Two good marathons.

Yoshiki Takenouchi (NTT Nishi Nihon) - 2:13:33 (11th, Biwako 2017)
2:13 debut
and strong throughout track season.
He's had a good year.

Yuki Munakata (Kanebo) - 2:13:53 (8th, Beppu-Oita 2016)
When your coach is the
national record holder
and you're 2:13.

Tyler Pennell (U.S.A.) - 2:14:57 (5th, L.A. Olympic Trials 2017)
National Champs? Nope.
His choice was Fukuoka.
The question is why.

Yusuke Tobimatsu (Hioki City Hall) - 2:15:32 (1st, Kagoshima 2017)
Frontran here last year,
then scored PB hometown win.
He's an amateur.

Kazuki Tomaru (Toyota) - 2:18:39 (16th, Fukuoka Int'l 2015)
He once quit running,
then ran 2:11 twice.
Luckless last three years.

Collis Birmingham (Australia) - 1:02:01 (11th, Marugame Half 2016)
"There's no place like home....."
That's how a bad debut feels.
Second time lucky?

Charles Ndirangu (Kenya/JFE Steel) - 1:00:18 (1st, Nat'l Corp. Half 2015)
Followed Karoki
to run at Sera High School.
Together again.

Daichi Kamino (Japan/Konica Minolta) - 1:01:04 (5th, Marugame Half 2017)
Can a college star
slip the bonds of early fame
and rise higher still?

Keita Shitara (Japan/Hitachi Butsuryu) - 1:01:12 (5th, Nat'l Corp. Half 2015)
His brother, a twin,
tore it up in his debut.
Now it's his turn.

Jake Robertson (New Zealand) - 1:00:01 (1st, Lisbon Half 2017) - WITHDRAWN
O bro, where art thou?
DNF in your debut?
I'm not your mirror.

Teklemariam Medhin (Eritrea) - 2:22:36 (57th, Tokyo 2016) - WITHDRAWN
For his second try,
this World XC medalist
returns to Japan.

Fumihiro Maruyama (Japan/Asaki Kasei) - 2:09:36 (6th, Biwako 2016) - WITHDRAWN
A thrilling debut
lacking only self-control.
Has he got it now?

© 2017 Brett Larner, all rights reserved

Comments

TokyoRacer said…
A haiku preview!
Of the complete elite field.
Has to be a first!
Alexxandr said…
Йемане Тсегай победит с 2.06.50,Сондре Моэн покажет 2.07.30 и Сугуро Осако-2.07.35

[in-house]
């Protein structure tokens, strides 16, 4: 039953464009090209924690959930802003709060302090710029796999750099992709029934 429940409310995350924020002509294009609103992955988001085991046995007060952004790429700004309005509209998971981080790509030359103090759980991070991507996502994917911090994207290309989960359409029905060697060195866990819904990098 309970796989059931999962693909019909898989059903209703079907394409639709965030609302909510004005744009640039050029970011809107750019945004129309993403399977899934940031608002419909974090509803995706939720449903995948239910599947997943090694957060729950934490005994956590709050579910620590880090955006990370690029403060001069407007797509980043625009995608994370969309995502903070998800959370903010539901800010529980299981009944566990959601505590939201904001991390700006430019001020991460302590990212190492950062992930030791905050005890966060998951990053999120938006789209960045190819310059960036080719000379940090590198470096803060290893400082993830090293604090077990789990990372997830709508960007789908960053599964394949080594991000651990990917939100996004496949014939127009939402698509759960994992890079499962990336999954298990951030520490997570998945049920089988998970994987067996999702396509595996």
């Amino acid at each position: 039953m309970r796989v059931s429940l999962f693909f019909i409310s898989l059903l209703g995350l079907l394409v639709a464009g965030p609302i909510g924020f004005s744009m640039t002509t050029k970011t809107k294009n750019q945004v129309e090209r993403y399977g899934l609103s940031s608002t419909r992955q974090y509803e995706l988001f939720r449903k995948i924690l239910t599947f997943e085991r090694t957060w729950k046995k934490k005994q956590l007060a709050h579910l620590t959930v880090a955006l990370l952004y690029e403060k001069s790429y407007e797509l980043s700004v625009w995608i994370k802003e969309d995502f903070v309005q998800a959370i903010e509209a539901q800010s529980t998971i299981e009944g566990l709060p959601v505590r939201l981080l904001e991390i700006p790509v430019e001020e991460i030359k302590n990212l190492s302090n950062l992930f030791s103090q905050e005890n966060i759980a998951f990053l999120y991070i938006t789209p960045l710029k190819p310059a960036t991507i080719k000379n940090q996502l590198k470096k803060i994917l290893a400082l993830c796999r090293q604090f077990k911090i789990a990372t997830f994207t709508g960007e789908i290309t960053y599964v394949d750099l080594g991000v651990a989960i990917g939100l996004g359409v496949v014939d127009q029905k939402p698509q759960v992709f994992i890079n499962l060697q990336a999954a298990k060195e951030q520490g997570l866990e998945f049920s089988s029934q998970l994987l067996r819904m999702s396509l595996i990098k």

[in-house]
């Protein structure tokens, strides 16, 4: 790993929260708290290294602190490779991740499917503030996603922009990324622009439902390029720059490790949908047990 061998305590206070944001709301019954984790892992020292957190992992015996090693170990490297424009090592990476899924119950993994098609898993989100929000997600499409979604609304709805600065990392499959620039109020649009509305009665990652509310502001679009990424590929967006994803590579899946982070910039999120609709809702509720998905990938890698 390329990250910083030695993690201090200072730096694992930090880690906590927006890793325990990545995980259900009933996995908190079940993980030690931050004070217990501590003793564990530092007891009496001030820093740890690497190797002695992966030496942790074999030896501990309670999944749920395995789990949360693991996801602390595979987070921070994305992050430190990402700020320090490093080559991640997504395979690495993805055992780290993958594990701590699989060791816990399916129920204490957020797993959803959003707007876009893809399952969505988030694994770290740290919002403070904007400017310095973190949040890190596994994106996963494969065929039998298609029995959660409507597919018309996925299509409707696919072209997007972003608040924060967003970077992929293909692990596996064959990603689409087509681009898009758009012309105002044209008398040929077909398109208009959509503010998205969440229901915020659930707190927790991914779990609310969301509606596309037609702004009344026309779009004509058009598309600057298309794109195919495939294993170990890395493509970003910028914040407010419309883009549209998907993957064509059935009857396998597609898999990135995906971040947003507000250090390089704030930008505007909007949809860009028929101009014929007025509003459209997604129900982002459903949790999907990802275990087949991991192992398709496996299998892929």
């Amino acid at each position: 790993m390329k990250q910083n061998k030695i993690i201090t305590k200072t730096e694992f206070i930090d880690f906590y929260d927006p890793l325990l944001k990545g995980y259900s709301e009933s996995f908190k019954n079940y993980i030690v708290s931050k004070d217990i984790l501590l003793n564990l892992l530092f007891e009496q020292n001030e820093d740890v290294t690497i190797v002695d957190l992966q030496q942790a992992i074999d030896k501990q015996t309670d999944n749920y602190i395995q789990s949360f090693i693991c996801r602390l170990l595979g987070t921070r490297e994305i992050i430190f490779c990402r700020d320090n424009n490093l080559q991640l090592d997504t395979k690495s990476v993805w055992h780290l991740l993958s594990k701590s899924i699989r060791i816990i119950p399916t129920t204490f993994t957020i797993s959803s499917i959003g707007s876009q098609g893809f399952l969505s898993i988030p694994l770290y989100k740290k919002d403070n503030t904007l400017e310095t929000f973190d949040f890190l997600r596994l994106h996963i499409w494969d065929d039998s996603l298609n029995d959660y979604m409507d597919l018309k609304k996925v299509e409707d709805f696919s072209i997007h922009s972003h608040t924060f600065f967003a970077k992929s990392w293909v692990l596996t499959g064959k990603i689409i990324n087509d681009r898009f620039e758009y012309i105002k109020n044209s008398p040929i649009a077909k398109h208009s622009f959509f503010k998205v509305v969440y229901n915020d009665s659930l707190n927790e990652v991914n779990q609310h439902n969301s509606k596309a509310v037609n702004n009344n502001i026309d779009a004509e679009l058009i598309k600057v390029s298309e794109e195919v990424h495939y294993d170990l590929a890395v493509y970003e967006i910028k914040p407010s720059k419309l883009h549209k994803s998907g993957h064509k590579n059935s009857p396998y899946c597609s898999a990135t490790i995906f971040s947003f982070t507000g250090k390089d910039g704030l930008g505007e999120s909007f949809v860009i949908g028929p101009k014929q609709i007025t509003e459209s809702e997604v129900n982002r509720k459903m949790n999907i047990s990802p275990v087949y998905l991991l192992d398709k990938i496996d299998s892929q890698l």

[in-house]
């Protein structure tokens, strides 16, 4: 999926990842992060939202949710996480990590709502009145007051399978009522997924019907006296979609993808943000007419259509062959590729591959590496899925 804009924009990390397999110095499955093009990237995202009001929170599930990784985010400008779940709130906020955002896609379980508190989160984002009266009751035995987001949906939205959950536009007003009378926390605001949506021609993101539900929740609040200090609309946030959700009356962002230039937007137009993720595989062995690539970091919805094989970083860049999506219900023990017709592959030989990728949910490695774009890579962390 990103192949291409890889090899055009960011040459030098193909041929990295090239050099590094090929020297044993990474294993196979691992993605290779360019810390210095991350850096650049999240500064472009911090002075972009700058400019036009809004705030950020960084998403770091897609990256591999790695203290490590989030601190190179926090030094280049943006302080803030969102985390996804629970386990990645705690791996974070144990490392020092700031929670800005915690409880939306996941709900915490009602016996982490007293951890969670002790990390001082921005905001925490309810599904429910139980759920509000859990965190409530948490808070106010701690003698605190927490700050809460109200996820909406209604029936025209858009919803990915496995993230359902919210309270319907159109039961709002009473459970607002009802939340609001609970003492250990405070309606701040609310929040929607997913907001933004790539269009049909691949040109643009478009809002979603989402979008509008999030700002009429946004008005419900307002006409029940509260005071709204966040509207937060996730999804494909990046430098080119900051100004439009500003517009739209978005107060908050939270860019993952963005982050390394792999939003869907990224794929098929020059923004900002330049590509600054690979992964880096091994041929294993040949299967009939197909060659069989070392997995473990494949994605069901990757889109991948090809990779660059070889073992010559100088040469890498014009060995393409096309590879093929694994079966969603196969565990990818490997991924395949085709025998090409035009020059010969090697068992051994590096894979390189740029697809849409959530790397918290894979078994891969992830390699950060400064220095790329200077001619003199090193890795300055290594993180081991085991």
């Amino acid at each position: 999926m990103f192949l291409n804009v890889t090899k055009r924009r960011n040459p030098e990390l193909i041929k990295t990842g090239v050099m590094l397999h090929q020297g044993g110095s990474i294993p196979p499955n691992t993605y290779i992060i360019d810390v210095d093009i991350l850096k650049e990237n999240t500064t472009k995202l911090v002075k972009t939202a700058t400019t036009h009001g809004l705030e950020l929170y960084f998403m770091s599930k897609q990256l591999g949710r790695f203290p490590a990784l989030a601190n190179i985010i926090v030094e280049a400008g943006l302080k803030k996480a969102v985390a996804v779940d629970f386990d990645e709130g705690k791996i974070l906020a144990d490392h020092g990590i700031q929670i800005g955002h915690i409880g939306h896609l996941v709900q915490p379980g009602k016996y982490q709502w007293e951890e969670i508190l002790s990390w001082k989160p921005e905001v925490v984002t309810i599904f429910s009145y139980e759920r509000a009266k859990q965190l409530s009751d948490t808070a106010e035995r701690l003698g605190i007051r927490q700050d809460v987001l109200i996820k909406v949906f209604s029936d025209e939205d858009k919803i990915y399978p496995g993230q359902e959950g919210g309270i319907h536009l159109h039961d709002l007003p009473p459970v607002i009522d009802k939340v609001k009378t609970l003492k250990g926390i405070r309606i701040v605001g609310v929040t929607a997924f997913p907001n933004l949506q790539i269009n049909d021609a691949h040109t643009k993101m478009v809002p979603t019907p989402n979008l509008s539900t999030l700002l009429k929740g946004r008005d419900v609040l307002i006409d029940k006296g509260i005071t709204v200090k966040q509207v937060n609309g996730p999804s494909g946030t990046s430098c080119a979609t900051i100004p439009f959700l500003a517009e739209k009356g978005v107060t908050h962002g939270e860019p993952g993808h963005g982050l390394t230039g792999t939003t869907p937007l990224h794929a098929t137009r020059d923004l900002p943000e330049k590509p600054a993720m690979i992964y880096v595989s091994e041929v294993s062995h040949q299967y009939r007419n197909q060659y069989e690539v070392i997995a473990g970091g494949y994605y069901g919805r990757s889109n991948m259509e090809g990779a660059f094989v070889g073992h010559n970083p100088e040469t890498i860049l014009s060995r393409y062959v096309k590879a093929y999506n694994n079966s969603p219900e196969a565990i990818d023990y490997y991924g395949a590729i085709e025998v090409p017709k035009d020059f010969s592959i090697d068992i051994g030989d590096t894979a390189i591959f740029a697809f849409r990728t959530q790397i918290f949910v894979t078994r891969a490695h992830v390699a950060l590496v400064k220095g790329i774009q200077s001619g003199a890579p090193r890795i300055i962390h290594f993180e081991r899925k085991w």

Brett Larner said…
Not sure about Yemane but I wouldn't argue with the other two predictions, Alexxandr.
Scott Stacey said…
Do you know if there is live tracking to follow particular runners?
Brett Larner said…
This site usually has live split for the top group of runners: http://www.kbc.co.jp/sports/f-marathon/
Alexxandr said…
Недооценил я Сондре Моэна!
Dave Fujiwara said…
Truth in poetry, well foretold.

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Kawauchi Ties Sub-2:20 World Record, Kato Crushes Course Record In Hofu Yomiuri Marathon Wins

Two weeks to the day after running 2:10:53 at the Fukuoka International Marathon, Yuki Kawauchi (Saitama Pref. Gov't) wrapped his 2017 with a win, running one of the few negative splits of his career to win the Hofu Yomiuri Marathon for the third time in 2:10:03. Women's winner Misako Kato (Kyudenko), a 1:09:49 half marathon, soloed an almost perfectly paced 2:28:12 to take 3 minutes off her PB and 7 1/2 minutes off the course record. Further back, Rio Paralympics T12 marathon silver medalist Misato Michishita broke the own world record in her category with a time of 2:56:14.

Watch a complete replay of the race here.


Pacers Taiga Ito and Melaku Abera, both of whom ran Fukuoka alongside Kawauchi, were tasked with taking the field out in 3:06/km, 2:10:48 pace. Pre-race Kawauchi told JRN, "If they'd run 3:04 I ccoul definitely, 100%, go faster than I did in Fukuoka. In cold and windy conditions things went in his favor in the early going with 5 and 10 km splits of 15:19 …

The Kawauchi Counter

Yuki Kawauchi's 2017 race results: Jan. 8: Ikinoshima Half Marathon, Nagasaki: 1:06:35 - 1st
Jan. 15: Okukuma Half Marathon, Kumamoto: 1:04:17 - 6th
Jan. 29: Okumusashi Ekiden Third Stage (4.3 km), Saitama: 13:16 - 9th
Feb. 5: Saitama Ekiden Third Stage (12.1 km), Saitama: 36:59 - 3rd
Feb. 12: Ehime Marathon, Ehime: 2:09:54 - 1st - CR
Feb. 26: Soja Kibiji Half Marathon,  Okayama: 1:04:52 - 2nd
Mar. 5: Kanaguri Hai Tamana Half Marathon, Kumamoto: 1:03:19 - 3rd
Mar. 12: Tanegashima Rocket Half Marathon, Kagoshima: 1:04:43 - 1st - CR
Mar. 19: Kuki Half Marathon, Saitama: 1:05:03 - 1st - CR
Mar. 26: Kamisato Machi Kenmu Half Marathon, Saitama: 1:05:33 - 1st - CR
Apr. 2: Daegu International Marathon, South Korea: 2:13:04 - 6th
Apr. 23: Gifu Seiryu Half Marathon, Gifu: 1:04:06 - 15th
Apr. 30: Kawauchi no Sato Kaeru Half Marathon, Fukushima: 1:05:31 - 1st - CR
May 7: Prague Marathon, Czech Republic: 2:10:13 - 6th
May 14: Sendai International Half Marathon, Miyagi: 1:03:29 - 11th
May 28:…

Tokyo Marathon to Move to March Date Beginning in 2019

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According to the Foundation, setting up and breaking down the facilities necessary to hold the Tokyo Marathon takes several days. With the finish area being positioned in front of the Imperial Palace there were concerns that problems would arise due to the large number of people who would gather in the area to celebrate the Emperor's birthday.